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Math Help Please

post #1 of 9
Thread Starter 

I have a new food item being used and it calls for egg whites to be added at 30% of the total volume.

The liquid egg bags I have are 5 gal/20# bags. The egg whites are 2#/ 1 qt containers.

So how much egg white do I add to a whole bag of easy eggs to achieve 30% of the volume? And what would the formula be to figure this out for the future..

Thanks Chefs! I always appreciate your help!

Frizbee 

Do what you do with passion....the rest will fall into place..
Knowledge is knowing a tomato is a fruit; Wisdom is not putting it in a fruit salad.
  ~Rev. Run
Our Lives are not in the laps of gods, but in  the laps of our cooks.
  ~Lin Yutang
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Do what you do with passion....the rest will fall into place..
Knowledge is knowing a tomato is a fruit; Wisdom is not putting it in a fruit salad.
  ~Rev. Run
Our Lives are not in the laps of gods, but in  the laps of our cooks.
  ~Lin Yutang
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post #2 of 9

5 gallon x 30/100 = 1.5 gallons or 6 qts.

post #3 of 9
Thread Starter 

Awesome Kuan! Thanks

Do what you do with passion....the rest will fall into place..
Knowledge is knowing a tomato is a fruit; Wisdom is not putting it in a fruit salad.
  ~Rev. Run
Our Lives are not in the laps of gods, but in  the laps of our cooks.
  ~Lin Yutang
Reply
Do what you do with passion....the rest will fall into place..
Knowledge is knowing a tomato is a fruit; Wisdom is not putting it in a fruit salad.
  ~Rev. Run
Our Lives are not in the laps of gods, but in  the laps of our cooks.
  ~Lin Yutang
Reply
post #4 of 9

Something seems strange, from the sources I've found, 4 cups (1 quart) of liquid whole eggs weighs about 34.286 ounces or 2 pounds 2 1/4 ounces. Therefore, 5 gallons (20 quarts) would weigh about 42 pounds 13 3/4 ounces, not 20 pounds as you indicate, maybe it is 20 kilograms? The weight of egg whites seems very close.

 

Total volume = V
Volume of liquid eggs = L
Volume of egg white = W

If the recipe calls for 30% of the TOTAL VOLUME to be egg whites, then V = L + W and  %W =( W/V)*100 = (W/(L+W))*100 = 30%

So, dividing both sides by 100 : W/(L+W) = 0.3

Multiplying both sides by (L+W): W=0.3(L+W) = 0.3L+0.3W

Subtracting 0.3W from both sides : W-0.3W = 0.3L or  0.7W=0.3L

Dividing both sides by 0.3: 0.7W/0.3=0.3L/0.3 or 2.3333W=L

Dividing both sides by 2.3333: W = 0.42857755L

What the h3ll does this mean? For every 5 gallon (20 quarts) bag of liquid eggs, use 8.57155 quarts (8 quarts, 18.29 ounces) of egg whites or 8 quarts + 2 cups + 2 ounces + 1 teaspoon + 3/4 teaspoon of egg whites.

8.57155 quarts of egg whites divided by the total volume of 28.57155 quarts = 0.30 = 30%
I'd probably use 8 1/2 quarts of whites per 5 gallons of liquid eggs.

I'd certainly check the weight of 5 gallons of liquid eggs before proceeding.

Chef,
Specialties: MasterCook/RecipeFox; Culinary logistics; Personal Chef; Small restaurant owner; Caterer
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Chef,
Specialties: MasterCook/RecipeFox; Culinary logistics; Personal Chef; Small restaurant owner; Caterer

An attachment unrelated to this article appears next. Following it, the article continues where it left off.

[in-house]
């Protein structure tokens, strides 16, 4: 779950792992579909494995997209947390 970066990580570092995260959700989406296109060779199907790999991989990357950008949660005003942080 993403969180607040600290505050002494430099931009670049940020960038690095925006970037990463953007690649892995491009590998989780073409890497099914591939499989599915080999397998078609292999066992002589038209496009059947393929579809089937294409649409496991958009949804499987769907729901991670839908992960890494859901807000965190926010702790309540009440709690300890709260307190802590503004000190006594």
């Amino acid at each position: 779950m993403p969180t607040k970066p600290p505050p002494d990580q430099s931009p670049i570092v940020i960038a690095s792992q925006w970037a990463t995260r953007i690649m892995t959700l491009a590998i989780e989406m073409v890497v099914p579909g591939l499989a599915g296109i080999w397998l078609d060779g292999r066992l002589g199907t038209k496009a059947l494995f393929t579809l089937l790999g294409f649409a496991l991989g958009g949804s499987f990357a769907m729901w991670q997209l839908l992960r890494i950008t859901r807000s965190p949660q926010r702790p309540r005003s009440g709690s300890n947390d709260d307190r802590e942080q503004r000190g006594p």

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post #5 of 9

The OP said it was 30% of the Total volume, not 30% of the volume of liquid eggs.
 

Quote:
Originally Posted by kuan View Post

5 gallon x 30/100 = 1.5 gallons or 6 qts.


If it is really 30$ of the liquid egg volume, KUAN is correct.

Chef,
Specialties: MasterCook/RecipeFox; Culinary logistics; Personal Chef; Small restaurant owner; Caterer
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Chef,
Specialties: MasterCook/RecipeFox; Culinary logistics; Personal Chef; Small restaurant owner; Caterer
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post #6 of 9

The original answer didn't state whether it was to liquid eggs or not, so you could still use the formula either way you desire. Add 1.5 gallon white to 5 gallon liquid egg; or add 1.5 gallon white to 3.5 gallon liquid egg to equal 5 gallon. While the results will be decidedly different, the formula is still correct.

 

I am going to go out on a limb here and suggest that the answer to the original question would be 6 bags of whites to 1 bag of liquid egg. My logic on that answer is that the resulting product use is complete with no leftover partials.


Edited by cheflayne - 1/11/11 at 10:15am
Wisdom comes with age, but sometimes age comes alone.
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Wisdom comes with age, but sometimes age comes alone.
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post #7 of 9

Oh OK.  The other scenario is the liquid eggs represents 70% of the total volume and the eggwhites reprents 30%.  So the ratio is 3:7.

 

So 5 gallons divide by 7 and multiply by 3

 

In short (5/7)x3=2.14 gallons of eggwhite.

 

But I agree with cheflayne.  It seems the easiest.

post #8 of 9

Hm, (5/7)*3 = 0.714285*3 = 2.142857 gallons*4 = 8.57142857  crazy.gif, pretty close, no?

Chef,
Specialties: MasterCook/RecipeFox; Culinary logistics; Personal Chef; Small restaurant owner; Caterer
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Chef,
Specialties: MasterCook/RecipeFox; Culinary logistics; Personal Chef; Small restaurant owner; Caterer
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post #9 of 9
Quote:
Originally Posted by PeteMcCracken View Post

Hm, (5/7)*3 = 0.714285*3 = 2.142857 gallons*4 = 8.57142857  crazy.gif, pretty close, no?



Heh yeah  lol.gif

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